<code id="sa0bz"></code>
    <th id="sa0bz"></th>

  1. <strike id="sa0bz"></strike>
      <strike id="sa0bz"></strike><del id="sa0bz"><small id="sa0bz"></small></del>
      <th id="sa0bz"><video id="sa0bz"></video></th>

      email: tony@lathes.co.uk
      Home   Machine Tool Archive   Machine-tools Sale & Wanted
      Machine Tool Manuals   Catalogues   Belts   Books  Accessories

      IEC Lathes
      by Chanana Brothers, India
      REW, Coronet, Deem,
      Panther, Parmar, REW, & Savna


      If any reader has an IEC lathe, the writer would be interested to hear from


      Manufactured by the Chanana Brothers of 26, Okhla Industrial Estate, New Delhi 20 in India, the IEC range of lathes was made into the late 1970s - and possibly for longer. With a design that would have looked more at home in the 1930s, they were expressly designed (and advertised) for use in Indian workshops, where their simple yet rugged construction enabled them to survive considerable abuse. Details of two typical machines are available, the belt-driven 165 mm (6.5") centre height CB.26-1 and the 190 mm (7.5") CB.26 and the geared-head Model AG-53.
      CB.26-1 and CB.26-2
      Of identical construction, each had a 240 mm (9.5") wide, V-way bed able to turn diameters of 500 mm (19.75") and 560 mm (22") respectively in their detachable gaps and with short and long-bed versions available to take either 750 (29.5") or 1000 mm (39") between centres. Both were powered by a 1 h.p. motor, carried on a hinged plate inside a South Bend-like underdrive plinth, with drive to the 38 mm bore, long-nose American L0 taper headstock spindle by a flat belt running over 4-step pulleys. Backgears were of the conventional type, brought into action on an eccentric with a spring-loaded plunger to ensure the correct mesh. It appears that both plain bronze and taper roller bearings were offered - with the former having the spindle ground to a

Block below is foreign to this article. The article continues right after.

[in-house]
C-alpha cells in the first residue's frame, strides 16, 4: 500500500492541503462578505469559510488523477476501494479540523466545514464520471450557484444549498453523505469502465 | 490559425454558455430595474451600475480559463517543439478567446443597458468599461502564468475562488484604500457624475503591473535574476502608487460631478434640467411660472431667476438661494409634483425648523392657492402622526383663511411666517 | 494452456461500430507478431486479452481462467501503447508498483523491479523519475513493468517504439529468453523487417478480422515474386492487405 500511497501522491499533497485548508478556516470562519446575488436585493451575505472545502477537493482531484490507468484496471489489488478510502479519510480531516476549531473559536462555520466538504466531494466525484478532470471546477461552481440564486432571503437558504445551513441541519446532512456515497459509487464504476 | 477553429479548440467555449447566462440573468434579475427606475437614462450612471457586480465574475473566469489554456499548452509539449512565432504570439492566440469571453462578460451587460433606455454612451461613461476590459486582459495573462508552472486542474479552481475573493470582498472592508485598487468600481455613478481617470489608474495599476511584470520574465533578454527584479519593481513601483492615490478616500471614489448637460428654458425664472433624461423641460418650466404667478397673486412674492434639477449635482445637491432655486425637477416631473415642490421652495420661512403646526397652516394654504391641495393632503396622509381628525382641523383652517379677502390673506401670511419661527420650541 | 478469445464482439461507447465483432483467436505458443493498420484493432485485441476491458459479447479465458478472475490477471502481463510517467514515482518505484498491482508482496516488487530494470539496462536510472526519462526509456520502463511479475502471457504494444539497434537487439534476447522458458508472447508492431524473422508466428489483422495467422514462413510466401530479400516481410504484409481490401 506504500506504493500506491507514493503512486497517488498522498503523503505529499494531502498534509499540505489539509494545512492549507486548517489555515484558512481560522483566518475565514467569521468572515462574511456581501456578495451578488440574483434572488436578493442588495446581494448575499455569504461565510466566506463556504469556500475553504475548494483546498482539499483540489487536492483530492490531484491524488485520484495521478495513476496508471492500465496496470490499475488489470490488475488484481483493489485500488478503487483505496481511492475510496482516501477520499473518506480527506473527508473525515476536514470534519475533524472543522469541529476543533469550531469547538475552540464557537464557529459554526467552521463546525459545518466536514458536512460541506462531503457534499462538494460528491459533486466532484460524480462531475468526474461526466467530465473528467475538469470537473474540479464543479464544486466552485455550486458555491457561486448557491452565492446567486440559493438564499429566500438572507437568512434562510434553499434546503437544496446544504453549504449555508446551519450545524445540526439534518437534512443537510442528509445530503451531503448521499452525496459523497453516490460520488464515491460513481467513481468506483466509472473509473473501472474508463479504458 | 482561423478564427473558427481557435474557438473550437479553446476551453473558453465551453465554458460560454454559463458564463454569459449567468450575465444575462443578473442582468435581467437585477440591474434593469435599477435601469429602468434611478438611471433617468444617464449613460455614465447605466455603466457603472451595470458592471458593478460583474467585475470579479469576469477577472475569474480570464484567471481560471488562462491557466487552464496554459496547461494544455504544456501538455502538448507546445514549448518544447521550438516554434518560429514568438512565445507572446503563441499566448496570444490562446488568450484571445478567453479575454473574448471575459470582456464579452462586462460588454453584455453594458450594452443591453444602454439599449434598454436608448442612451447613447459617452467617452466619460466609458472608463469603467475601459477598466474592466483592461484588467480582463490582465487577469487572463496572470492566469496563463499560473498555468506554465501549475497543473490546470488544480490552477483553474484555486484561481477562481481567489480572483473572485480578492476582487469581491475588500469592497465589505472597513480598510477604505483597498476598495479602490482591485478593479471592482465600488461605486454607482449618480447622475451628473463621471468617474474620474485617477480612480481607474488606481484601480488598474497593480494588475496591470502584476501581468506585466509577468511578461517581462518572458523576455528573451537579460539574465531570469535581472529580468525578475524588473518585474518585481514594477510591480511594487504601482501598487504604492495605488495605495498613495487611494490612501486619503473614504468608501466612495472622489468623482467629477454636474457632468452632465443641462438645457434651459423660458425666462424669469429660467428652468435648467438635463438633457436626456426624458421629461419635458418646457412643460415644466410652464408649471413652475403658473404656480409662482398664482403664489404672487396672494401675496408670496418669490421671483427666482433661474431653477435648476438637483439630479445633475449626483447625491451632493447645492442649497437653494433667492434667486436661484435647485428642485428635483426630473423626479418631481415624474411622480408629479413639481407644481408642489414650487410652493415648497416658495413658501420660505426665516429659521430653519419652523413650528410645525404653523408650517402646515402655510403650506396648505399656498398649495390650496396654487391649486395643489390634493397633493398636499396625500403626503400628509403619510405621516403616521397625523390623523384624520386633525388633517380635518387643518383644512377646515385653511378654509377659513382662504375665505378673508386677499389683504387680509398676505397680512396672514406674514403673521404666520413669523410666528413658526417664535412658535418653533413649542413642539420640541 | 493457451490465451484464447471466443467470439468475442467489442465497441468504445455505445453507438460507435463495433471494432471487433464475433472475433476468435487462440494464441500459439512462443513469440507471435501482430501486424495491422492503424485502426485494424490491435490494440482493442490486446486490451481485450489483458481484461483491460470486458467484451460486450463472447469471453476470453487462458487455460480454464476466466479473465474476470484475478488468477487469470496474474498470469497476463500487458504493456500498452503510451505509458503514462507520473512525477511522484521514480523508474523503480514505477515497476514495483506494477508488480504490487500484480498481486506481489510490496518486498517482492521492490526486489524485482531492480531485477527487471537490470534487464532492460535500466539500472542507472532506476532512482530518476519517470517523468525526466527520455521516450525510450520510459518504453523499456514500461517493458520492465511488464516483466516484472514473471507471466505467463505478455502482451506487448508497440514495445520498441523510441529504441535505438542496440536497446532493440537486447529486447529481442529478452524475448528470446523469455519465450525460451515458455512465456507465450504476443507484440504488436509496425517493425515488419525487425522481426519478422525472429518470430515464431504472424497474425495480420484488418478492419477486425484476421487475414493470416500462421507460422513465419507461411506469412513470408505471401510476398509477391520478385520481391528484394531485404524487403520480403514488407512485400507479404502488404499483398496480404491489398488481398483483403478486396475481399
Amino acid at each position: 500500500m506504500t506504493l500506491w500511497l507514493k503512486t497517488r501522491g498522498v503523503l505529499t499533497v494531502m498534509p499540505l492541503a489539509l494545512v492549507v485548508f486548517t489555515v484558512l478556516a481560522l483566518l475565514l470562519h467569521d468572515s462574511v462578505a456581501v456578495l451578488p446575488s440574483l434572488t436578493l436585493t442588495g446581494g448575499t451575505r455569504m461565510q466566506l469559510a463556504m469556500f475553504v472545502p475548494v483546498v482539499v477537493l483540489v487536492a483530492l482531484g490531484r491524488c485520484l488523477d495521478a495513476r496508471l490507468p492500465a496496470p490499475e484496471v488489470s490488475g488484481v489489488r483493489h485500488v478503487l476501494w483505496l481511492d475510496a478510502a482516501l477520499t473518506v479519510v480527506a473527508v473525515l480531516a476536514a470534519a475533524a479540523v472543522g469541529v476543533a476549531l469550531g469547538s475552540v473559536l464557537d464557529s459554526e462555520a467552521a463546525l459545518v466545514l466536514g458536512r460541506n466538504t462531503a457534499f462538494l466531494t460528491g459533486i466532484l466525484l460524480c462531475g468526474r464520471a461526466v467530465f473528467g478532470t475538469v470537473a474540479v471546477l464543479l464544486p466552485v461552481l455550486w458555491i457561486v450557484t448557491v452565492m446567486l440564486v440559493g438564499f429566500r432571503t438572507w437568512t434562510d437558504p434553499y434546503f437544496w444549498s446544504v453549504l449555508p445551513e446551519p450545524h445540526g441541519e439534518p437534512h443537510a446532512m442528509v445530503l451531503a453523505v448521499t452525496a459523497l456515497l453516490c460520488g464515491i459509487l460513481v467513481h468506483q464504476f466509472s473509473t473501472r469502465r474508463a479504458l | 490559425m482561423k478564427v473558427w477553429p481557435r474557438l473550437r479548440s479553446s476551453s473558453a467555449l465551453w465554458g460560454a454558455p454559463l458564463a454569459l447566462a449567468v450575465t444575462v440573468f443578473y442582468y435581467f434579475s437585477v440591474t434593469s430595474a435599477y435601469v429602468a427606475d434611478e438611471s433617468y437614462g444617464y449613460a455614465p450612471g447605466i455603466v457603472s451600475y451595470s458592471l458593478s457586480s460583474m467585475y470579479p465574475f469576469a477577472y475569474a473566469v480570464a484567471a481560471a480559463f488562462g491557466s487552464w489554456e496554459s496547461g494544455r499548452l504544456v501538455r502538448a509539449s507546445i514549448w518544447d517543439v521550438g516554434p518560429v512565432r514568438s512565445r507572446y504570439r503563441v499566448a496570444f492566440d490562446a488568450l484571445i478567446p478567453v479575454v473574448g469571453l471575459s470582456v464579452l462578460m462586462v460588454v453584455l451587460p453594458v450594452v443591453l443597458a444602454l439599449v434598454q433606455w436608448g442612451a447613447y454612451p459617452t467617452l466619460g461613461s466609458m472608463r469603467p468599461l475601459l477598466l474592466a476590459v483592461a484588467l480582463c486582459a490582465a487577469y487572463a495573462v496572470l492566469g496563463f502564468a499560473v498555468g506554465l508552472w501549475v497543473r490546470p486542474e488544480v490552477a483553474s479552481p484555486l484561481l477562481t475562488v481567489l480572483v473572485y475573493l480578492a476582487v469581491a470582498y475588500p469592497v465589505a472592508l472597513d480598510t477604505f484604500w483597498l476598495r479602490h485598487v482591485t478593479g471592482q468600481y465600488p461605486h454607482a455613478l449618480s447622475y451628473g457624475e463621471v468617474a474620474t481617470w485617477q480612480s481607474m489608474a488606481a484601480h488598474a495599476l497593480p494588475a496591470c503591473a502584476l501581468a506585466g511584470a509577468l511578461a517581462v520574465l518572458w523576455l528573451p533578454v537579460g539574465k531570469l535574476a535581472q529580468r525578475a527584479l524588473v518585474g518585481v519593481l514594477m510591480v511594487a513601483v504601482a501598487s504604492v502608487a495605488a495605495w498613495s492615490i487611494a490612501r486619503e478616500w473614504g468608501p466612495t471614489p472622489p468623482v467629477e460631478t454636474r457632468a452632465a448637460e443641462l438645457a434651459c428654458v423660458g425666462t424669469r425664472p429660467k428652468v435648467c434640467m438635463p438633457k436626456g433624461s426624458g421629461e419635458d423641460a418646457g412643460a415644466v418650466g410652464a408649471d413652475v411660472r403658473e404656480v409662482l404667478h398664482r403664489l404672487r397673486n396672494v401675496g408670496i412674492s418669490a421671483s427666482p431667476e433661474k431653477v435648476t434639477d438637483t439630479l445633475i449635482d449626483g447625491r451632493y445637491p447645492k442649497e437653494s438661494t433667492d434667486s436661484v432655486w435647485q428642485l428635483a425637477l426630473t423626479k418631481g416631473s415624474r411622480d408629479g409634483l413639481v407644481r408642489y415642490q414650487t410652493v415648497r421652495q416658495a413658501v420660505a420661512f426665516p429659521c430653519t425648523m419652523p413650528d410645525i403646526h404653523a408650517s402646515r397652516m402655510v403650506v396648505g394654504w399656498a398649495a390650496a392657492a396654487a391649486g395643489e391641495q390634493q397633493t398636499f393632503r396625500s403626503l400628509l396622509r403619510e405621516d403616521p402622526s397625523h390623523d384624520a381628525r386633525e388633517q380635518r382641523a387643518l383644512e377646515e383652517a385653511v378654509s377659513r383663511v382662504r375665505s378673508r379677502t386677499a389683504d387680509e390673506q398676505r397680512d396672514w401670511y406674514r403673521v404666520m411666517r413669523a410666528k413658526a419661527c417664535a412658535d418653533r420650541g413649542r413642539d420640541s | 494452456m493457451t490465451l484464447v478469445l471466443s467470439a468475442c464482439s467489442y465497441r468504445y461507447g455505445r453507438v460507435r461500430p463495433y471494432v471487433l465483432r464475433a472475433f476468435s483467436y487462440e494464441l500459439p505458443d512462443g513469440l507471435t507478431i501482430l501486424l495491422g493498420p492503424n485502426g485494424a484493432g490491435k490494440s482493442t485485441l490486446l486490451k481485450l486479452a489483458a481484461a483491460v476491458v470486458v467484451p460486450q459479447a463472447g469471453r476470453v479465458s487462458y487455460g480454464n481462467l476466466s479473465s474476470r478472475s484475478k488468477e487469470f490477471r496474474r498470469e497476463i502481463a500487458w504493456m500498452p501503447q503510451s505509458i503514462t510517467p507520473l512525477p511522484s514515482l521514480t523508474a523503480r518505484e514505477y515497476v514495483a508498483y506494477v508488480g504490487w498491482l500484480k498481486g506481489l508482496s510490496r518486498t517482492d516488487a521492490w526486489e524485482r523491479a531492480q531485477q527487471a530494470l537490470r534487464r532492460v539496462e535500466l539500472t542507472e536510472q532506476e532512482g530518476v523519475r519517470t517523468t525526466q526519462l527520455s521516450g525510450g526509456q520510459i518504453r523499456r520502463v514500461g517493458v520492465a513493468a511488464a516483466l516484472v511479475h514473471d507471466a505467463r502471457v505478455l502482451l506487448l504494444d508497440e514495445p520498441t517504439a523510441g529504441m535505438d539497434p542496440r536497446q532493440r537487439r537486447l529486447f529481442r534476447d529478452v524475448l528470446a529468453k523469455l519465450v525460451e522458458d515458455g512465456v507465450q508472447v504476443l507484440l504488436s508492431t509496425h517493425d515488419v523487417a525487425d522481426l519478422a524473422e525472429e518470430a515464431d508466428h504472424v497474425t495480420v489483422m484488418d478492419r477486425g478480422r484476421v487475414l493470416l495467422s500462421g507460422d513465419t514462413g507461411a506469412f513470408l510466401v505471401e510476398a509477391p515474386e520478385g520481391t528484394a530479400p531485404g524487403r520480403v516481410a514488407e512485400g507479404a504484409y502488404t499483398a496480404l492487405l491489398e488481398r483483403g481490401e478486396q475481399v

mirror finish. The 8 spindle speeds spanned 42 to 800 r.p.m., a range that was neither slow enough for the largest jobs (or screwcutting by beginners), nor fast enough for small-diameter work.
      Drive to the Norton quick-change screwcutting gearbox and 1.25" diameter 4 t.p.i. leadscrew passed through an externally-mounted tumble reverse mechanism (when most lathes of this type had long been fitted with one better supported on the inside face of the headstock). 54 inch pitches from 4 to 250 t.p.i. were available and, with the substitution of changewheels (an extra 8 were provided) 27 metric from 0.25 to 7.5 mm pitch.
      Power sliding and surfacing feeds were fitted, driven from a slotted powershaft and through the usual apron-mounted worm-and-wheel gearing. Both selection and engagement appear to have been by a single, quadrant-style lever - the lack of a clutch with this system being guaranteed to cause problems with disengagement as the drive loaded-up under a heavy cut.
      Locked to the bed by a lever protruding front its end face (an old-fashioned arrangement long abandoned by other makers) the set-over tailstock carried a spindle with a No. 3 Morse taper with a useful 145 mm of travel.
      Supplied with each new lathe was a 3-phase motor and reversing switch, fixed and travelling steadies, a simple 4-jaw chuck based on a slotted faceplate, a thread-dial indicator. chip tray and 8 metric translation gears..

      Chanana Brothers IEC Type CB.26-1 and CB.26-2 belt-drive lathe

      Chanana Brothers IEC Type AG-53 geared-head lathe - circa 1972
      Despite looking very much more modern, the AG-53 used the same 240 mm (9.5") wide V-way bed, complete carriage assembly and tailstock as the CB.26-1. However, instead of the old-fashioned reduction in section over its middle part, the bed was made full-depth for its entire length, the stand given a more angular appearance and a deep, slide-out chip tray fitted between the headstock and tailstock  plinths.  As with the belt-driven version, two versions of the geared-head model were offered, both were of identical construction, the only difference being the centre height: one of 165 mm (6.5") and the other 190 mm (7.5"). A removable gap section was standard and allowed diameters of 500 mm (19.75") and 560 mm (22") to be turned on the standard faceplates. Short and long-bed versions were offered of each type, able to take 750 (29.5") or 1000 mm (39") between centres. A 2 h.p. motor was standard and the 8 spindle speeds spanned 45 to 1000 r.p.m.


      Other Indian lathes: REW, Coronet, Deem, Panther, Parmar, REW, & Savna

      IEC Lathes
      by Chanana Brothers, India
      email: tony@lathes.co.uk
      Home   Machine Tool Archive   Machine-tools Sale & Wanted
      Machine Tool Manuals   Catalogues   Belts   Books  Accessories

      If any reader has an IEC lathe, the writer would be interested to hear from you
      ǮֻϷ